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Midsummer Beverages

Blackberry Breeze

1 cup boiling water
6 regular size blackberry Zinger tea bags
1/2 cup pineapple juice
1 8 ounce can crushed pineapple drained
1/3 cup sugar
18 ice cubes

Pour boiling water over tea bags. Cover and steep until cool. Remove tea bags and squeeze gently to remove tea. Discard tea bags. Cover and chill tea. Process tea, pineapple juice, pineapple and sugar in a blender until smooth. With blender on high add ice cubes 1 at a time processing until smooth after each addition. Serve immediately.

Makes 2 quarts

Source Southern Living

Midsummer Ritual Mead

2 1/2 gallons water
1 cup meadowsweet herb
1-cup woodruff sprigs
1-cup heather flowers
3 cloves
1 cup honey
1/4cup brown sugar
1 cup barley malt
1 oz brewer’s yeast

Pour the water into a large cauldron or kettle. Bring to a boil and add the meadowsweet herb, woodruff sprigs, heather flowers, and cloves. Boil for one hour and then add the honey, brown sugar, and barley malt. Stir thirteen times in a clockwise direction, and then remove from heat. Strain through cheesecloth and allow the mead to cool to room temperature. Stir in the brewer’s yeast. Cover with a clean towel and let it stand for one day and one night. Strain again, bottle, and then store in a cool place until ready to serve.

Midsummer Ritual Mead is an ideal drink to serve at Summer Solstice Sabbats, as well as during all Cakes and Ale Ceremonies and Esbats.


Rose Geranium Blackberry Liqueur

4 pt Blackberries
1 c Rose Geranium Leaves
4 c Vodka
1/2 c White Wine
1 c Sugar
1/2 c Water

Combine the berries, geranium leaves, vodka, and wine in a large container with a tight-fitting cover. Set the mixture in a cool dark place to season for one month. Open the container and bruise the berries slightly. Cover and allow the mixture to steep for another five days. Next, strain the mixture. Then pour through a filter. Boil the sugar and water together in a saucepan until the sugar is dissolved. Allow mixture to cool and gradually stir into the liqueur. Taste. When the liqueur is to the desired sweetness, bottle and age for approximately 4 to five weeks. Age in a cool dark place. Makes about one to two quarts.

Source: unknown

Tom's Stillwater Punch

Juice of 2 oranges, strained and juice of 2 lemons, strained
Juice of 2 limes, strained
1 1/4 cups sugar divided
1 quart cold black tea
4 sprigs fresh spearmint
5 cups freshly squeezed orange juice, strained
1 cup freshly squeezed lemon juice strained
1 cup pineapple juice
1 cup raspberry syrup
1 cup water
block of ice
1 quart gingerale
fresh spearmint sprigs for garnish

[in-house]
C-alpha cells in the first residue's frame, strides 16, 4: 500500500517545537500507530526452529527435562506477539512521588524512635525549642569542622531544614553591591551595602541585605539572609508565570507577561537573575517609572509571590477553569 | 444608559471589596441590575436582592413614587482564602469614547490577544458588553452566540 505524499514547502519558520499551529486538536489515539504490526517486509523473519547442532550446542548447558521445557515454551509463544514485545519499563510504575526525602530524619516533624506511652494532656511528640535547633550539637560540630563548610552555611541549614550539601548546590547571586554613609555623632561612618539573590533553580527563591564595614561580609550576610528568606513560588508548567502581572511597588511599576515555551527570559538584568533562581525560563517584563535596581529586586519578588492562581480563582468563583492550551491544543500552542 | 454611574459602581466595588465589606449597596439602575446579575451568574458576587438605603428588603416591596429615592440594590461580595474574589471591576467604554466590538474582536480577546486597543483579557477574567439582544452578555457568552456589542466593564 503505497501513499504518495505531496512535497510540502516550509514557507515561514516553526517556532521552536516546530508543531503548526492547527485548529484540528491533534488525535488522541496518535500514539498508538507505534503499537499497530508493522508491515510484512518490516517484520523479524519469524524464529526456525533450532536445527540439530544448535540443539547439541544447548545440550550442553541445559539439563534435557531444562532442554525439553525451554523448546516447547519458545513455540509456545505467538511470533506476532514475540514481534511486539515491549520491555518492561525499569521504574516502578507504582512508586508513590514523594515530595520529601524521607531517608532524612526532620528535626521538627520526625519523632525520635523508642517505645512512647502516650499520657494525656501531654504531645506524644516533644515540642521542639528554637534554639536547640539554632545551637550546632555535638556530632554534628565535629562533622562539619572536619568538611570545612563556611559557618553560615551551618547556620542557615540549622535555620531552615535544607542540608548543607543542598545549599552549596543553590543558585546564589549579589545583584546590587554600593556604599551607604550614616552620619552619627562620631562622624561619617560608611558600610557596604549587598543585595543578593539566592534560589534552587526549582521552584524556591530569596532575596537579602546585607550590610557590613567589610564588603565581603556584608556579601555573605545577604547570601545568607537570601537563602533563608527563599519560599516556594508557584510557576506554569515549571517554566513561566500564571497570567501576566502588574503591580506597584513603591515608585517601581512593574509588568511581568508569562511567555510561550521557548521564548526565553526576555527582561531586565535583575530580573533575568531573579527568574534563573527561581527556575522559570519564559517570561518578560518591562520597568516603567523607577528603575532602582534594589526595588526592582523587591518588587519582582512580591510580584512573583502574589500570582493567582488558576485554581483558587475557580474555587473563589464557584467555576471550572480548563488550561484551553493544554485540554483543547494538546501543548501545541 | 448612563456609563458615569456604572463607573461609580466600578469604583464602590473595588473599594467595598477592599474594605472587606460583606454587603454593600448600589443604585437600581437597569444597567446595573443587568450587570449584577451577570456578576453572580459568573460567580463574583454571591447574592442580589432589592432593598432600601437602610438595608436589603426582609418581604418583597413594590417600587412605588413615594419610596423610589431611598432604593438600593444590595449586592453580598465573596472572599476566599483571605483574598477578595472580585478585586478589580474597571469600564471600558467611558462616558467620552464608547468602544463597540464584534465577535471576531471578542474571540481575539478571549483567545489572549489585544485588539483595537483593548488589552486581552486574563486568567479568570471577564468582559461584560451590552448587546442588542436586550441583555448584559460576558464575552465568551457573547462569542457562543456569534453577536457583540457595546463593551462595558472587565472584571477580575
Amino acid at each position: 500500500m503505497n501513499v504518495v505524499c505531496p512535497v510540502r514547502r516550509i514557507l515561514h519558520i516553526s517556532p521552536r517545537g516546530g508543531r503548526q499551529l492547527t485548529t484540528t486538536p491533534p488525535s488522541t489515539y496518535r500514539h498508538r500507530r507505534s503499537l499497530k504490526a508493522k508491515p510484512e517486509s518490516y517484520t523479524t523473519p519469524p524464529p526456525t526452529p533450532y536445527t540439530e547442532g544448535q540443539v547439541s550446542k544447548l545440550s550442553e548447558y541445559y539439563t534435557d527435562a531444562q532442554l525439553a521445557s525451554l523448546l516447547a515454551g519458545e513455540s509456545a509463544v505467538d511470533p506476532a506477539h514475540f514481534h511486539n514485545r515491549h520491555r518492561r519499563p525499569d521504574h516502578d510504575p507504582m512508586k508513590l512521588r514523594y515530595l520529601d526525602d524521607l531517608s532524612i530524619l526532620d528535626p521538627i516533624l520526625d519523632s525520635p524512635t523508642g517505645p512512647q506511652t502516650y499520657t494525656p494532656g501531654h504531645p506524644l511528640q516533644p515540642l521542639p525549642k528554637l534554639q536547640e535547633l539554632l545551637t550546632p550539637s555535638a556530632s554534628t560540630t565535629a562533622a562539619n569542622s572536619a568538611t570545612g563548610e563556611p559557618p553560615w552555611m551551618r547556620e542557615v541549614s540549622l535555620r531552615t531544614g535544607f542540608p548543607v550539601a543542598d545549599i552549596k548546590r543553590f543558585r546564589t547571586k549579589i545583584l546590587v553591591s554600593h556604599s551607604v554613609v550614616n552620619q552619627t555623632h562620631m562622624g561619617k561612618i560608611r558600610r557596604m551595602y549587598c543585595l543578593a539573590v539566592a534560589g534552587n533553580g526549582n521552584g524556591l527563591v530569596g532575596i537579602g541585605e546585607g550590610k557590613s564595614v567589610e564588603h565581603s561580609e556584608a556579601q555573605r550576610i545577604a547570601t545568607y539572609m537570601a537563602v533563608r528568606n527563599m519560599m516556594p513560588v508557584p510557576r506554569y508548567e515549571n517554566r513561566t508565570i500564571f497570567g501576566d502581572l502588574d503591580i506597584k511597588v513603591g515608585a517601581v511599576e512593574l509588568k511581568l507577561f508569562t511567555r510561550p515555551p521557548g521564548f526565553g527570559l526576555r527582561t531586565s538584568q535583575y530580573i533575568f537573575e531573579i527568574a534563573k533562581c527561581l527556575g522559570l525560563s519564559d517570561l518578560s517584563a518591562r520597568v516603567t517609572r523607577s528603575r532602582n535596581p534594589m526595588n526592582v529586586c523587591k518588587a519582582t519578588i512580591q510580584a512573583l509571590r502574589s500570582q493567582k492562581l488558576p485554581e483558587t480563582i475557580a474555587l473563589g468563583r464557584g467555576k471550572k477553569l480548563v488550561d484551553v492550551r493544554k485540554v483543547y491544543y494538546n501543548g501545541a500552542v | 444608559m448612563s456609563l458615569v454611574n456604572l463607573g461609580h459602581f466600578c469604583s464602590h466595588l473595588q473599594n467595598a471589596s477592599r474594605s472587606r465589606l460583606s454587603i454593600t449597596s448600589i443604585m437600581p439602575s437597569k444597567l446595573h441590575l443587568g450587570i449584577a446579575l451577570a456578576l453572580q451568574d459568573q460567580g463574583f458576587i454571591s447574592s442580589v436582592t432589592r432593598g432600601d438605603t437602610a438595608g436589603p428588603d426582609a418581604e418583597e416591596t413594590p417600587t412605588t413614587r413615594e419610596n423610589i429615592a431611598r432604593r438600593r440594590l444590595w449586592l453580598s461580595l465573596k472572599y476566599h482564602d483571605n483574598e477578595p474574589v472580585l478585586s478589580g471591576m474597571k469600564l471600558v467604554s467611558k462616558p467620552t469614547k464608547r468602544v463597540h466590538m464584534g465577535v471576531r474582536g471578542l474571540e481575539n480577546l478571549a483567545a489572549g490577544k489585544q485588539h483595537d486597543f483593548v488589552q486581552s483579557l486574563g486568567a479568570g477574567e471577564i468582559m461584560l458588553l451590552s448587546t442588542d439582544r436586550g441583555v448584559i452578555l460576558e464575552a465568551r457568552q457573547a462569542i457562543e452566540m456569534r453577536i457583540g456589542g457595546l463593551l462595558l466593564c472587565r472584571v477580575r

Mix the juice of 2 oranges, 2lemons and 2 limes with 1 1/2 cups sugar. Add the tea to this mixture, then add the 4 sprigs of spearmint. Set aside to cool. Mix the remaining orange and lemon juice with the pineapple juice and the raspberry syrup. Add this to the tea. Bring the remaining 1/4 cup sugar with 1 cup of water to a boil for 5 minutes then stir it into the tea mixture. Chill throughly. Serve over the block of ice in a punch bowl, adding the gingerale at the last moment. Add fresh sprigs of spearmint.

SOURCE: Tasha Tudor

Dandelion Wine

4 pints, dandelion flowers (as little green as possible)
18 ounces, chopped sultanas (white raisins)
1--1/2 pounds, corn sugar
3teaspoons, citric acid
2 campden tablets

The recipe calls for making a "dandelion tea" by steeping the flowers in a warm water for 24 hours. I've done this part and the "tea" is a yellow- brown color with a very grassy smell and taste. Is this what is supposed to happen? I've tasted and smelled the flowers very carefully and quite frankly they don't taste like much at all. Will some "magic" happen durring fementation and aging (not at all uncommon in this type of endeavor)?

Yields:1 gallon

Source: Michael Yandrasits (michael@ frank.polymer, Issue #872, 4/27/92

Iced Applemint Tea

4 cups boiling water
4 regular tea bags
1 cup applement leaves (or peppermint)
2 cups apple juice

BRING water to a BOIL. PLACE tea bags and herbs in a tea pot and pour the water over them STEEP, covered 5 to 10 minutes. REMOVE tea bags and STRAIN out herbs. Let tea cool completely. ADD apple juice. POUR over ice and add sprigs of mint as a garnish.

NOTE: If you use unsweetened apple juice, you may wish to add a little honey to taste (2 tbsp) Use 1 tsp of dried herbs or 1 tblsp of fresh herbs for each cup of water, as a general rule. Adjust to your taste and the strength of the herbs.


Lavender Lemonade

5 cups water
1 1/2 cups sugar
12 stems fresh lavender
2 1/4 cups lemon juice

BOIL 2 1/2 cups of water with the sugar. ADD the lavender stems and remove from heat. PLACE on the lid and let cool. When cool, add 2 1/2 cups water and the lemon juice. STRAIN out the lavender. SERVE the lavender lemonade with crushed ice and GARNISH with lavender blossoms.

Serves 8.


Marigold Ale

10 pounds Munton & Fison light unhopped extract
2 pounds marigold honey
4 ounces Fuggles leaf hops (boil)
1 ounce Cascade pellets (finish)
Munton & Fison ale yeast
champagne yeast

Boil malt, honey, Fuggles for 60 minutes. Add Cascades in last five minutes. Pour in fermenter with 3-1/2 gallons cold water. Pitch ale yeast. When fermentation subsides, pitch champagne yeast. When clear, rack to secondary. Let sit a long time and then bottle. Age at least one year.

Specifics: Secondary ferment: Long time


Minty Lemonade

1 cup fresh mint
1 cup fresh lemon balm or lemon verbena
1 cup water
2 12-ounce cans frozen lemonade, thawed
3 quarts 7-Up or ginger ale, chilled

Bruise the fresh mint and lemon balm (or lemon verbena leaves). Stir into water and thawed lemonade. Let sit for 2-3 hours or overnight in refrigerator. Remove herbs. Mix with soft drink, garnish, and serve.

Yield: 1 gallon.

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